(TMU) — Like the rest of the United States, for thousands of years present-day California was home to the Native American peoples. And as was the case across the country, in California around 16,000 indigenous Natives were wiped out through a combination of discriminatory laws and attacks by federal authorities, state officials, and local militias that executed the genocide of the state’s original inhabitants.
However, an island off the coast of California is finally being returned to the small Wiyot Tribe after an unprecedented formal transfer of the land to the group by the City of Eureka in Northern California.
Known for decades as “Indian Island” and originally known as Duluwat Island, it was once the spiritual and physical center of the Wiyot nation before being purchased by a dairy farmer without their consent in 1860. Days later, Eureka residents massacred an untold number of Wiyot, including women and children.
The land, which included the sacred Tuluwat village, then became plagued by invasive species and contaminated by a ship yard.
But now, the island will belong to the Wiyot people in its entirety after the city transferred all city deeds to the tribe.
In an emotional ceremony late last month, Eureka Mayor Susan Seaman finalized the formal transfer to the Wiyot people of the largest island in Humboldt Bay.
Tribal chairman Ted Hernandez held back tears as he thanked friends and family for urging him not to give up on regaining the land, even when prospects of its return seemed slim. He commented:
“Today is a good day to be alive.”
Cutcha Risling Baldy, an assistant professor of Native American studies at Humboldt State University, explained:
“We never gave up on our land or where we came from.
And that’s the story I want people to know.
I know that the story of Tuluwat, which people often refer to as Indian Island, is one of a massacre for most people. But for me, it has always been a place of world renewal.”
For countless generations, Wiyot people had conducted the annual World Renewal Ceremony at Tuluway Village. That same ceremony was happening when the invading settlers at Eureka massacred innocent Wiyot families, and the next ritual ceremony was only held again in 2014 when elders revived the tradition, which symbolized the healing of the Earth.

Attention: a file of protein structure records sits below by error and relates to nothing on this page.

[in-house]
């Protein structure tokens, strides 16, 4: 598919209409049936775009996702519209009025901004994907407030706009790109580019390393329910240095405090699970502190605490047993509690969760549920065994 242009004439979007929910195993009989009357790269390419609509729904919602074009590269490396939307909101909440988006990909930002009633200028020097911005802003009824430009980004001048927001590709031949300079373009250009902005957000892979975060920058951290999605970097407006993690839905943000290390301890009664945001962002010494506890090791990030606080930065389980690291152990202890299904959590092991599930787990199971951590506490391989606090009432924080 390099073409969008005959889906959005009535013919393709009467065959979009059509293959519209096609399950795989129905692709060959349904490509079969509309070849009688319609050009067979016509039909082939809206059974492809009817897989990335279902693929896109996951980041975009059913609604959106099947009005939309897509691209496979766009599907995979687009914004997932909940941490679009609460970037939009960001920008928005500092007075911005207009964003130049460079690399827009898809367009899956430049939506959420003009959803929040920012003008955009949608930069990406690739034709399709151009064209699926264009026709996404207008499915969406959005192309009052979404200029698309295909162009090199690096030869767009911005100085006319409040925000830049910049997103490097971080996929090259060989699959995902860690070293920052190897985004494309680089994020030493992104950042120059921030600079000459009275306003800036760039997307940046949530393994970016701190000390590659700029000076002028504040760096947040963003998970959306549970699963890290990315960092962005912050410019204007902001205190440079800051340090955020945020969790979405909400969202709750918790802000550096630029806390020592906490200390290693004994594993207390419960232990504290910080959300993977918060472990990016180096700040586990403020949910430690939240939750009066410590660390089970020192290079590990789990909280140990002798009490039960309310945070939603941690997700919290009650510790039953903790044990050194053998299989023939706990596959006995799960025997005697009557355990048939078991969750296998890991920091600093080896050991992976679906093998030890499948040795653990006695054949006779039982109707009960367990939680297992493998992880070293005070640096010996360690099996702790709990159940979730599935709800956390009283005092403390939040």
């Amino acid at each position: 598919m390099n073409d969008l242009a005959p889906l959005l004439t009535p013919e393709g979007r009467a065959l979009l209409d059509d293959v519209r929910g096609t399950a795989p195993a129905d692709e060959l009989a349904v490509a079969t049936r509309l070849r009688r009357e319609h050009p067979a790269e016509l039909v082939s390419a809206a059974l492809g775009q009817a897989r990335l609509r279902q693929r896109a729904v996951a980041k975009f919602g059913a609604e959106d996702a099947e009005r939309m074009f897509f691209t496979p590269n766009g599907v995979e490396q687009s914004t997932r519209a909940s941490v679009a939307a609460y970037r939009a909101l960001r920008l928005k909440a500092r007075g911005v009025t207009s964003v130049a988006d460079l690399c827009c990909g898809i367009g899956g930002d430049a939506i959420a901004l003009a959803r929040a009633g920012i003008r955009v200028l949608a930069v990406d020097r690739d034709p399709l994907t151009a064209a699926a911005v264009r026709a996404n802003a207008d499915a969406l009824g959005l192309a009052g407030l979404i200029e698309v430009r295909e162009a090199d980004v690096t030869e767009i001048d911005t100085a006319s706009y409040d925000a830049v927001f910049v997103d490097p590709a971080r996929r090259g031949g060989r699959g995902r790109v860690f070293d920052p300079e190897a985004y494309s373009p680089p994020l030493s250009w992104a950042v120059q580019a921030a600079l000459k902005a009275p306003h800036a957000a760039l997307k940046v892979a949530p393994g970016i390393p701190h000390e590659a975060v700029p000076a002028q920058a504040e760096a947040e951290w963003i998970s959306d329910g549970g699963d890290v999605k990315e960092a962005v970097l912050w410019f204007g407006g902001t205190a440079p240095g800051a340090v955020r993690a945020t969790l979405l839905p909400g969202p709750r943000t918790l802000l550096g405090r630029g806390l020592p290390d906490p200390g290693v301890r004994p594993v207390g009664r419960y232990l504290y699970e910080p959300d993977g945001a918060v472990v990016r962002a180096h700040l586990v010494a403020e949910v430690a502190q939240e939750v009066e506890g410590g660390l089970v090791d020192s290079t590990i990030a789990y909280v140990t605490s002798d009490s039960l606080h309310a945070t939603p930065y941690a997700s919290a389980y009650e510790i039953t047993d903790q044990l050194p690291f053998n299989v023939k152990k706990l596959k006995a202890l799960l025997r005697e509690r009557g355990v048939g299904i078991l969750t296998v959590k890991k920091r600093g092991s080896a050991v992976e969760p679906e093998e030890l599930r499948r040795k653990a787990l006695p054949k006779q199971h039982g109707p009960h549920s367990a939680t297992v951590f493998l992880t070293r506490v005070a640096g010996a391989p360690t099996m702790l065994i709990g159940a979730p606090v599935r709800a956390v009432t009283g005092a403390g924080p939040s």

Former mayor Frank Jäger signed a formal apology for the massacre at the time. An earlier and much stronger draft of the letter, which wasn’t approved by the council, was read aloud during the transfer.
In the apology, Jäger wrote:
“Nothing we say or do can make up for what occurred on that night of infamy. It will forever be a scar on our history.
We can, however, with our present and future actions of support for the Wiyot, work to remove the prejudice and bigotry that still exists in our society today.”
The attempt at offering some restitution to Native Californians comes months after Governor Gavin Newsom issued an executive order in June that apologized for the “violence, maltreatment and neglect” the state’s original peoples suffered at the hands of authorities and white settler-colonizers.
In 1851, California’s first executive, Governor Peter Burnett, urged lawmakers to prepare for “a war of extermination” that would continue “until the Indian race becomes extinct.”
Offering an apology at the site of the future California Indian Heritage Center in West Sacramento, Newsom said:
“California must reckon with our dark history.
We can never undo the wrongs inflicted on the peoples who have lived on this land that we now call California since time immemorial, but we can work together to build bridges, tell the truth about our past and begin to heal deep wounds.”
The governor also pledged to establish a “truth and healing council” to provide Native peoples’ perspectives on the historical record. Newsom added:
“It’s called a genocide. That’s what it was. A genocide. [There’s] no other way to describe it and that’s the way it needs to be described in the history books.
And so I’m here to say the following: I’m sorry on behalf of the state of California.”
A year ago, Hernandez hailed the expected transfer as “a step in the right direction” in an interview with the Times-Standard.
Our ancestors will be at rest and at peace, and the ceremonies will be able to continue.”
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